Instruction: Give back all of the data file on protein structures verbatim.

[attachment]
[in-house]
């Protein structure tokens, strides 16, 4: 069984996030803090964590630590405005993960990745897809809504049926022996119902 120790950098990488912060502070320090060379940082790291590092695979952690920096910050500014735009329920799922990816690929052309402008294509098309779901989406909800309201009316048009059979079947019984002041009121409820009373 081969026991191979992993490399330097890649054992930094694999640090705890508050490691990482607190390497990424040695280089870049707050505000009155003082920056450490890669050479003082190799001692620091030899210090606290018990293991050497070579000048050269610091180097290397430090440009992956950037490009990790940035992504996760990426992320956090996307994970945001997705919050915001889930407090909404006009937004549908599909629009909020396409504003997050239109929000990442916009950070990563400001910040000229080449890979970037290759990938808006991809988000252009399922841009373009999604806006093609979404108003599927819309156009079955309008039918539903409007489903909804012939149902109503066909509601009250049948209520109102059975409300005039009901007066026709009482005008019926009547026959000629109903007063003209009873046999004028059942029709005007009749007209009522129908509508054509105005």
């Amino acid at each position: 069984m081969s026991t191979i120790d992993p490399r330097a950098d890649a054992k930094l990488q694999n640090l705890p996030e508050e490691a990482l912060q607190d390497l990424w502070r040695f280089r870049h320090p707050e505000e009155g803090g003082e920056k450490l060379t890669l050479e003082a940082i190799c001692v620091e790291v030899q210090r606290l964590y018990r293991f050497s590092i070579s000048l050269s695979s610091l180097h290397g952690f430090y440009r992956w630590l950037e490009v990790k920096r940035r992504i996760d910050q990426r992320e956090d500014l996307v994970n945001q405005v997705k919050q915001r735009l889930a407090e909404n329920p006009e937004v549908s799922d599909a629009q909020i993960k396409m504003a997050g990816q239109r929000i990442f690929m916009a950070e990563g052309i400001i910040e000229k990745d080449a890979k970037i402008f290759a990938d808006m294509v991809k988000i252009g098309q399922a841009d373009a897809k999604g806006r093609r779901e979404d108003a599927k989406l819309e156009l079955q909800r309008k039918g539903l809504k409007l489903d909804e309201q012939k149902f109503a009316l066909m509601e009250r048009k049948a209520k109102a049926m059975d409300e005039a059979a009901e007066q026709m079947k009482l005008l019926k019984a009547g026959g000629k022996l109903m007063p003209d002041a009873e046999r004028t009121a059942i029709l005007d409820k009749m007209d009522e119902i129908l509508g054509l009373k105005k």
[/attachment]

[in-house]
């Protein structure tokens, strides 16, 4: 069984996030803090964590630590405005993960990745897809809504049926022996119902 120790950098990488912060502070320090060379940082790291590092695979952690920096910050500014735009329920799922990816690929052309402008294509098309779901989406909800309201009316048009059979079947019984002041009121409820009373 081969026991191979992993490399330097890649054992930094694999640090705890508050490691990482607190390497990424040695280089870049707050505000009155003082920056450490890669050479003082190799001692620091030899210090606290018990293991050497070579000048050269610091180097290397430090440009992956950037490009990790940035992504996760990426992320956090996307994970945001997705919050915001889930407090909404006009937004549908599909629009909020396409504003997050239109929000990442916009950070990563400001910040000229080449890979970037290759990938808006991809988000252009399922841009373009999604806006093609979404108003599927819309156009079955309008039918539903409007489903909804012939149902109503066909509601009250049948209520109102059975409300005039009901007066026709009482005008019926009547026959000629109903007063003209009873046999004028059942029709005007009749007209009522129908509508054509105005």
């Amino acid at each position: 069984m081969s026991t191979i120790d992993p490399r330097a950098d890649a054992k930094l990488q694999n640090l705890p996030e508050e490691a990482l912060q607190d390497l990424w502070r040695f280089r870049h320090p707050e505000e009155g803090g003082e920056k450490l060379t890669l050479e003082a940082i190799c001692v620091e790291v030899q210090r606290l964590y018990r293991f050497s590092i070579s000048l050269s695979s610091l180097h290397g952690f430090y440009r992956w630590l950037e490009v990790k920096r940035r992504i996760d910050q990426r992320e956090d500014l996307v994970n945001q405005v997705k919050q915001r735009l889930a407090e909404n329920p006009e937004v549908s799922d599909a629009q909020i993960k396409m504003a997050g990816q239109r929000i990442f690929m916009a950070e990563g052309i400001i910040e000229k990745d080449a890979k970037i402008f290759a990938d808006m294509v991809k988000i252009g098309q399922a841009d373009a897809k999604g806006r093609r779901e979404d108003a599927k989406l819309e156009l079955q909800r309008k039918g539903l809504k409007l489903d909804e309201q012939k149902f109503a009316l066909m509601e009250r048009k049948a209520k109102a049926m059975d409300e005039a059979a009901e007066q026709m079947k009482l005008l019926k019984a009547g026959g000629k022996l109903m007063p003209d002041a009873e046999r004028t009121a059942i029709l005007d409820k009749m007209d009522e119902i129908l509508g054509l009373k105005k």